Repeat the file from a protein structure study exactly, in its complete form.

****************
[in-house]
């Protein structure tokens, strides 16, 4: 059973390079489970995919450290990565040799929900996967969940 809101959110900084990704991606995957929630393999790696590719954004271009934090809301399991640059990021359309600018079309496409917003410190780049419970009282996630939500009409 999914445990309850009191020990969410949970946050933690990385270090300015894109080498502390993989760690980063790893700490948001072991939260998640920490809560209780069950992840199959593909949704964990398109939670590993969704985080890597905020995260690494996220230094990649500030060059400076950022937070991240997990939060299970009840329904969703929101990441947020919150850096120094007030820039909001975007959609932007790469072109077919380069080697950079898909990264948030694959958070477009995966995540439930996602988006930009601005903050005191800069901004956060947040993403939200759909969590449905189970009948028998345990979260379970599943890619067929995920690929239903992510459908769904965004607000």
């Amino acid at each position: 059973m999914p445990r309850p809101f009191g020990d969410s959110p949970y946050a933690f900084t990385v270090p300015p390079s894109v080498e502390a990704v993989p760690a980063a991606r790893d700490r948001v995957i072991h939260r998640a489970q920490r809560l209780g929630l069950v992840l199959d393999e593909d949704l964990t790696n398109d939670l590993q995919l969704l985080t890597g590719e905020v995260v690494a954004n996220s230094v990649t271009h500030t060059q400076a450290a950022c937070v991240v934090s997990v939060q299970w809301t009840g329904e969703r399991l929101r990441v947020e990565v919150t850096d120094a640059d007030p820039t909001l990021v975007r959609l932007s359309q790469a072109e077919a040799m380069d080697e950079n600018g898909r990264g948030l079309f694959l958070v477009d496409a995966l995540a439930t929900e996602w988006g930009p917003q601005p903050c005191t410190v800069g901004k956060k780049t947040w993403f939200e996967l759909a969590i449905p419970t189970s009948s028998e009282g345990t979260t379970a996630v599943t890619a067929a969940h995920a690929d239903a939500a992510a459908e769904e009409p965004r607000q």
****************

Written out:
[in-house]
């Protein structure tokens, strides 16, 4: 059973390079489970995919450290990565040799929900996967969940 809101959110900084990704991606995957929630393999790696590719954004271009934090809301399991640059990021359309600018079309496409917003410190780049419970009282996630939500009409 999914445990309850009191020990969410949970946050933690990385270090300015894109080498502390993989760690980063790893700490948001072991939260998640920490809560209780069950992840199959593909949704964990398109939670590993969704985080890597905020995260690494996220230094990649500030060059400076950022937070991240997990939060299970009840329904969703929101990441947020919150850096120094007030820039909001975007959609932007790469072109077919380069080697950079898909990264948030694959958070477009995966995540439930996602988006930009601005903050005191800069901004956060947040993403939200759909969590449905189970009948028998345990979260379970599943890619067929995920690929239903992510459908769904965004607000």
């Amino acid at each position: 059973m999914p445990r309850p809101f009191g020990d969410s959110p949970y946050a933690f900084t990385v270090p300015p390079s894109v080498e502390a990704v993989p760690a980063a991606r790893d700490r948001v995957i072991h939260r998640a489970q920490r809560l209780g929630l069950v992840l199959d393999e593909d949704l964990t790696n398109d939670l590993q995919l969704l985080t890597g590719e905020v995260v690494a954004n996220s230094v990649t271009h500030t060059q400076a450290a950022c937070v991240v934090s997990v939060q299970w809301t009840g329904e969703r399991l929101r990441v947020e990565v919150t850096d120094a640059d007030p820039t909001l990021v975007r959609l932007s359309q790469a072109e077919a040799m380069d080697e950079n600018g898909r990264g948030l079309f694959l958070v477009d496409a995966l995540a439930t929900e996602w988006g930009p917003q601005p903050c005191t410190v800069g901004k956060k780049t947040w993403f939200e996967l759909a969590i449905p419970t189970s009948s028998e009282g345990t979260t379970a996630v599943t890619a067929a969940h995920a690929d239903a939500a992510a459908e769904e009409p965004r607000q």